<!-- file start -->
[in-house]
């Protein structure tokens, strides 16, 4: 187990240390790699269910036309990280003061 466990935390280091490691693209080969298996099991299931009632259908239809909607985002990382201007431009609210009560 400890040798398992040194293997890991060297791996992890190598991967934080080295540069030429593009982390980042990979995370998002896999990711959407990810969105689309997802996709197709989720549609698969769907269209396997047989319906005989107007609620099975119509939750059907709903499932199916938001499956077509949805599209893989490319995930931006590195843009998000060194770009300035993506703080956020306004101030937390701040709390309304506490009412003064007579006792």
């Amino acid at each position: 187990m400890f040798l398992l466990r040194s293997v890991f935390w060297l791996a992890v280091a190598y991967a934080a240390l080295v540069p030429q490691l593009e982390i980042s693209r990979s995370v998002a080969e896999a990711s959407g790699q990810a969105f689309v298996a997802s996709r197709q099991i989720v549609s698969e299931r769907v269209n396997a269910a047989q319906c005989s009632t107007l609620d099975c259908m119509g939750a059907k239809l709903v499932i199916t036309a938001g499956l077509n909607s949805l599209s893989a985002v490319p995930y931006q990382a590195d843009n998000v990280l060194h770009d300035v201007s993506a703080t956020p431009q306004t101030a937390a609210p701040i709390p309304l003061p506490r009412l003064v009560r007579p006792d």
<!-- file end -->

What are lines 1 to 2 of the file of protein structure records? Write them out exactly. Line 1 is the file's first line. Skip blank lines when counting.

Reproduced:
[in-house]
């Protein structure tokens, strides 16, 4: 187990240390790699269910036309990280003061 466990935390280091490691693209080969298996099991299931009632259908239809909607985002990382201007431009609210009560 400890040798398992040194293997890991060297791996992890190598991967934080080295540069030429593009982390980042990979995370998002896999990711959407990810969105689309997802996709197709989720549609698969769907269209396997047989319906005989107007609620099975119509939750059907709903499932199916938001499956077509949805599209893989490319995930931006590195843009998000060194770009300035993506703080956020306004101030937390701040709390309304506490009412003064007579006792």